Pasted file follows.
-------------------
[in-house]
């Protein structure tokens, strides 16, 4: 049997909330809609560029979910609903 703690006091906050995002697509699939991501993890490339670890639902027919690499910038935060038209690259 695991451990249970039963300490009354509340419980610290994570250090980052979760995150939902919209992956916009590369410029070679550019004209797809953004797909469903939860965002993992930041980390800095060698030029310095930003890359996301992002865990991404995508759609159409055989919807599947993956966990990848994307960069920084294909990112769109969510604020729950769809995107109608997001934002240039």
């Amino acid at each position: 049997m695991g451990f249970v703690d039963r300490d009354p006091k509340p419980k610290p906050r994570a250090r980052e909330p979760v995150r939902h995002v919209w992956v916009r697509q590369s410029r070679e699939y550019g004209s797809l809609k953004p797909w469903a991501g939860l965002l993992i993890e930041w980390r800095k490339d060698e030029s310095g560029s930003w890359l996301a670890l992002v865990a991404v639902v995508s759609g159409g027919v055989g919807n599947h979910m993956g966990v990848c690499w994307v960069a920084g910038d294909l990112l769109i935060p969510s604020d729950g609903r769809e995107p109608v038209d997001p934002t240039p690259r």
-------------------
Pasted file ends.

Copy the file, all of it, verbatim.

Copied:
[in-house]
């Protein structure tokens, strides 16, 4: 049997909330809609560029979910609903 703690006091906050995002697509699939991501993890490339670890639902027919690499910038935060038209690259 695991451990249970039963300490009354509340419980610290994570250090980052979760995150939902919209992956916009590369410029070679550019004209797809953004797909469903939860965002993992930041980390800095060698030029310095930003890359996301992002865990991404995508759609159409055989919807599947993956966990990848994307960069920084294909990112769109969510604020729950769809995107109608997001934002240039």
């Amino acid at each position: 049997m695991g451990f249970v703690d039963r300490d009354p006091k509340p419980k610290p906050r994570a250090r980052e909330p979760v995150r939902h995002v919209w992956v916009r697509q590369s410029r070679e699939y550019g004209s797809l809609k953004p797909w469903a991501g939860l965002l993992i993890e930041w980390r800095k490339d060698e030029s310095g560029s930003w890359l996301a670890l992002v865990a991404v639902v995508s759609g159409g027919v055989g919807n599947h979910m993956g966990v990848c690499w994307v960069a920084g910038d294909l990112l769109i935060p969510s604020d729950g609903r769809e995107p109608v038209d997001p934002t240039p690259r």